By Robert Digitale
If I ever have to leave my homeland and make a new life in another country, I’d like to have someone like Juan José accompany me.
The protagonist of Santa Rosa Junior College’s latest theater production seems a good-hearted companion when encountering the bad and the beautiful of a new land. In “American Night: The Ballad of Juan José,” he finds himself dreaming of a U.S. history that encompasses the whacky, the vulgar, the brave and the heartbreaking. It’s all part of his search for answers that can help him pass the all-important exam for becoming a U.S citizen.
Friday’s opening night succeeded because the cast was able to regularly blend comedy and pathos in a jumble of history lessons: the Mexican-American War, the Lewis & Clark expedition, the Manzanar War Relocation Center, which confined 10,000 Japanese Americans during World War II. Along the way, Juan José meets Jackie Robinson, major league baseball’s first African American player, and Australian immigrant Harry Bridges, who helped form the International Longshore and Warehouse Union.
Cast member Marcos Rivas Sanchez effortlessly embodies the wide-eyed Juan José, a modern-day stranger in a strange land. In his cross-cultural encounters, he displays enough Forrest Gump innocence to get away with calling Lewis & Clark’s Native American guide “Saca-chihuahua.” And yet the former Mexican policeman is wise enough to realize it would have been soul-sucking to take bribes from drug cartels but still fatal to refuse the money. With few options, he runs for asylum to the U.S. and gets a green card. He becomes one of the nation’s millions of invisible immigrants. It’s not enough. He needs to become an American citizen so that his wife and infant son can join him.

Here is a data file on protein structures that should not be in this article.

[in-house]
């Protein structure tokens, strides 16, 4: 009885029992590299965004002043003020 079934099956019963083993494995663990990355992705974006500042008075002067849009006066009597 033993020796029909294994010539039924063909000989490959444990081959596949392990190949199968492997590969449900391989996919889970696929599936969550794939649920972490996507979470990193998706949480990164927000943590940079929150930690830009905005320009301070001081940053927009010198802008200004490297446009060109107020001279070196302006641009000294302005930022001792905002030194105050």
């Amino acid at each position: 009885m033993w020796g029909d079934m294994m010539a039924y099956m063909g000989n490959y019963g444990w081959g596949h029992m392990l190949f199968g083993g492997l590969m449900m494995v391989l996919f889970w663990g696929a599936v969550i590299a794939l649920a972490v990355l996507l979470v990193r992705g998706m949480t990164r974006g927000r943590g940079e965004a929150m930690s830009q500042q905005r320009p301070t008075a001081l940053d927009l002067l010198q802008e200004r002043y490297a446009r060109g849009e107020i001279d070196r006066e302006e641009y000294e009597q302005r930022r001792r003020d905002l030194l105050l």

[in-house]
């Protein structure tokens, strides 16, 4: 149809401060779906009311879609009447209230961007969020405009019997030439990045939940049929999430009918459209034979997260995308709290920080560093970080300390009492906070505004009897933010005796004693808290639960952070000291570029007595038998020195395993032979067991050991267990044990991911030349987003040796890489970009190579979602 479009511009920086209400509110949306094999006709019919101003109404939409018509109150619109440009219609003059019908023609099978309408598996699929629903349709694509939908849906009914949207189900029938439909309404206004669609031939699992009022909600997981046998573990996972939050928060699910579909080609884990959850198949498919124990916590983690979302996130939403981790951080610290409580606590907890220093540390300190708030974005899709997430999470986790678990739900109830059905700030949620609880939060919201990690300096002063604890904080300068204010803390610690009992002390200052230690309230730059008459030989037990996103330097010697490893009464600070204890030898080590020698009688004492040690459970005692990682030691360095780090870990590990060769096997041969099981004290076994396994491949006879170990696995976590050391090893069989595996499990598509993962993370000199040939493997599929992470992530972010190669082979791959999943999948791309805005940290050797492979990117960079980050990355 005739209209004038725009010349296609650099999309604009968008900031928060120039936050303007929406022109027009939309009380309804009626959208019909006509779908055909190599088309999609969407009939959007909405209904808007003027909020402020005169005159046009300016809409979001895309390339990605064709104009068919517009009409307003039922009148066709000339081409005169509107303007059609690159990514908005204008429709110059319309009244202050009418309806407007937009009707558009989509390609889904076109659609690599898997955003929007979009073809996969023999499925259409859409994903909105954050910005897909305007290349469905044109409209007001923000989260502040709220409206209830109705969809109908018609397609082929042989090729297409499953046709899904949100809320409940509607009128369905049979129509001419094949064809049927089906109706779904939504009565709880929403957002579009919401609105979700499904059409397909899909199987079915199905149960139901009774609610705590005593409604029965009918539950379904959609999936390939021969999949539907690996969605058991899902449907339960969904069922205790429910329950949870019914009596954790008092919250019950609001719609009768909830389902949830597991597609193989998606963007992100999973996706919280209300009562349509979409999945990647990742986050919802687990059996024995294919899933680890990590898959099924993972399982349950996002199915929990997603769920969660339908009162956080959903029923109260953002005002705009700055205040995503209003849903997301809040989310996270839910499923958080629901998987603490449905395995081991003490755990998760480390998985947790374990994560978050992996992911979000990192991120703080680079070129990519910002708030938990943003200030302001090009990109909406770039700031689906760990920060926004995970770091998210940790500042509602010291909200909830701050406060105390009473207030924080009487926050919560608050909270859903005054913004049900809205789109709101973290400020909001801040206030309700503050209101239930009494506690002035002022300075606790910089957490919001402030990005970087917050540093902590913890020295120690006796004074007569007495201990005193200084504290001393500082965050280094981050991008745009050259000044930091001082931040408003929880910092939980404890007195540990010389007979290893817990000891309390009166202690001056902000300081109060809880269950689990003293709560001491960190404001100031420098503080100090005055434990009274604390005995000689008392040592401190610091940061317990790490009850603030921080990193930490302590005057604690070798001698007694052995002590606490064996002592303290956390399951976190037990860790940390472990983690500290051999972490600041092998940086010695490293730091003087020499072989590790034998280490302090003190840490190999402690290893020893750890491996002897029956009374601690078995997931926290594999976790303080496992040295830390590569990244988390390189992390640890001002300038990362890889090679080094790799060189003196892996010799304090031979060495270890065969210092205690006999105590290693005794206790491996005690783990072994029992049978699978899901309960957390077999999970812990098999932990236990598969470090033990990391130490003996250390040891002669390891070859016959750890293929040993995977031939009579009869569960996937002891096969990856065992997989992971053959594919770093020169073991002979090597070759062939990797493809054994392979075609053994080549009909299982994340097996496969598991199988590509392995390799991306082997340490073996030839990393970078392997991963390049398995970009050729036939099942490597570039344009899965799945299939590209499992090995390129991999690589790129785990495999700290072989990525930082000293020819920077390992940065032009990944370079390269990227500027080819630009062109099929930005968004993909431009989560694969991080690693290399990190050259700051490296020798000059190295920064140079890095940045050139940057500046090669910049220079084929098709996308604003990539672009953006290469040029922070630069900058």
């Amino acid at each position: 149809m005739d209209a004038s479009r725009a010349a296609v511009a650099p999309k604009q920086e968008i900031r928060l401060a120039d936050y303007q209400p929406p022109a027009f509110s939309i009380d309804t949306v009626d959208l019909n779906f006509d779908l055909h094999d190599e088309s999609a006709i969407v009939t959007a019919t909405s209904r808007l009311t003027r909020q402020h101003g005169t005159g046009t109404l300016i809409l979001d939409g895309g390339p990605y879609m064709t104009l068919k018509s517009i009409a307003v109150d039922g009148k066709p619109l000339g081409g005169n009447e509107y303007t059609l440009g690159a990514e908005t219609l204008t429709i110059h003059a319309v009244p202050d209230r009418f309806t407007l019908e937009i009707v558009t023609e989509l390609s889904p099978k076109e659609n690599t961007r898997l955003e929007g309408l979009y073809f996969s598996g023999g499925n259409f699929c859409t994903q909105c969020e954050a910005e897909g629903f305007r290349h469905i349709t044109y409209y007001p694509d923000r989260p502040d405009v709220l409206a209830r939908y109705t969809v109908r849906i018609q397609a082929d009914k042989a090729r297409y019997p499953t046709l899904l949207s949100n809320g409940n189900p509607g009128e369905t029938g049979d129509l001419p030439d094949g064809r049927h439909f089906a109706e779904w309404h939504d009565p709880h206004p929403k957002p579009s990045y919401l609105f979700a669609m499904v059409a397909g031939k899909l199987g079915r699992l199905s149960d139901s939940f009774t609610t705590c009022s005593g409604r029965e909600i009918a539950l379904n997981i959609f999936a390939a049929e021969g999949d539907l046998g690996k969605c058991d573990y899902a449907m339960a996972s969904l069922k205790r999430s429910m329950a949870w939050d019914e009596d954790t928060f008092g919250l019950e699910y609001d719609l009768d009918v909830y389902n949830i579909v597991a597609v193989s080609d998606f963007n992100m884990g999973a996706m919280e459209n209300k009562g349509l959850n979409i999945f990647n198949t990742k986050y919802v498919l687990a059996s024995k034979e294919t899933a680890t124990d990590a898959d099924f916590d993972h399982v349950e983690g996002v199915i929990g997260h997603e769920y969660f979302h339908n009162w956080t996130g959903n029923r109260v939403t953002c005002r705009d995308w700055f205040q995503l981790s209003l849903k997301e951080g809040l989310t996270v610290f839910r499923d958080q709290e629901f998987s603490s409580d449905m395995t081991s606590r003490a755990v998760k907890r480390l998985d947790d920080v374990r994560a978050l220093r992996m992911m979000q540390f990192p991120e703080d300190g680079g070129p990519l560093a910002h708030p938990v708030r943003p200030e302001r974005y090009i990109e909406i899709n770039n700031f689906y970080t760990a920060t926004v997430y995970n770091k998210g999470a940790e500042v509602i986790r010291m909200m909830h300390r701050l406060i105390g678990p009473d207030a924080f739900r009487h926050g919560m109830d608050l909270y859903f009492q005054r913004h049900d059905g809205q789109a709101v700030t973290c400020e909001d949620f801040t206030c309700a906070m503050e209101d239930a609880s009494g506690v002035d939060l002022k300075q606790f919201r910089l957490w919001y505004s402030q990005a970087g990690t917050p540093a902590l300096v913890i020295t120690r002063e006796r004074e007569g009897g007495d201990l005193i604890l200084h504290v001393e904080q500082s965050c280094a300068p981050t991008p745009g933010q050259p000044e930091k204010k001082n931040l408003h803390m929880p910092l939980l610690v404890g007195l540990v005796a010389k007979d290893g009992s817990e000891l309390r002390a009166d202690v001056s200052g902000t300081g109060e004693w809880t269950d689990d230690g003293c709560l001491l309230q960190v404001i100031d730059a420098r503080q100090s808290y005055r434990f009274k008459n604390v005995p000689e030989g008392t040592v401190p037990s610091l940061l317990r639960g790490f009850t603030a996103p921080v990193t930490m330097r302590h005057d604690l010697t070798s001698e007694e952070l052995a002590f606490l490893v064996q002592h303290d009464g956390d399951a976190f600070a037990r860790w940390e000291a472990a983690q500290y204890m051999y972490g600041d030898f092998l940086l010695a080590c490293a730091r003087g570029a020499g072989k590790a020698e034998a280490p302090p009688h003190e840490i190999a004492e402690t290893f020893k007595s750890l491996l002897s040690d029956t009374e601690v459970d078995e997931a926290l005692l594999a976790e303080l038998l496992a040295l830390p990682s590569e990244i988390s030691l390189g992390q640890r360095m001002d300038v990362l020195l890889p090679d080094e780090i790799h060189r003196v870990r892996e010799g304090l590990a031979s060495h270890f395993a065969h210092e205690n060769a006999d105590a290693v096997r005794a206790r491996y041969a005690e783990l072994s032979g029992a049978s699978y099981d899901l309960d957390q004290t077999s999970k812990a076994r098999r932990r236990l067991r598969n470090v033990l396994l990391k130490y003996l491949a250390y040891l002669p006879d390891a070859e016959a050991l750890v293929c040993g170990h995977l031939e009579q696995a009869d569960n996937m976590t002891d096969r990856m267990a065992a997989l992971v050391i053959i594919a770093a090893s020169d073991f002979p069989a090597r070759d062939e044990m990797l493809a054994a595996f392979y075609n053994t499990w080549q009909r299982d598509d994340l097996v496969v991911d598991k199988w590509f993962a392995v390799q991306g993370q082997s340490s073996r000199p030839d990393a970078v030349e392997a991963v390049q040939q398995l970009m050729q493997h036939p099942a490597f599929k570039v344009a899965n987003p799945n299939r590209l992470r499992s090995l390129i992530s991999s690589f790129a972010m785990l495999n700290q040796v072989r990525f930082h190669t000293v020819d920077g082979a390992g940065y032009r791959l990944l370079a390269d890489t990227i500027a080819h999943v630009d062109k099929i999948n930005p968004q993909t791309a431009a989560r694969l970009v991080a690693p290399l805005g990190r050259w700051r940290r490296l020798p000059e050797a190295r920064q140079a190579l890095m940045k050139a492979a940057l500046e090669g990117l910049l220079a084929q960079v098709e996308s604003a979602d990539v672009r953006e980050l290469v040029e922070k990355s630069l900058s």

The play, originally commissioned by the Oregon Shakespeare Festival, reminds us of that striking American notion: that all people are created equal and “endowed by their Creator” with such unalienable rights as life, liberty and the pursuit of happiness. Juan José’s journey points out that too often we fail to live up to that ideal. But still it captures our imagination and raises the stakes in the struggle that Juan José embarks upon. Because the country his child inherits, our children will inherit, too.
Kudos to Director Reed Martin and cast members Raina Pope, Danny Banales, Tia Starr, Sam Spurling, Jimmy Toro Ruano, Matthew Heredia, Allegra O’Rourke, Cooper Bennett, Clarisa Evans, Jose Luis del Toro Jr. and Travis Philipsen.
The play resumes Wednesday through Sunday March 15. For tickets and show times, click here.
Next come the musical “Footloose,” which runs April 17 through May 3.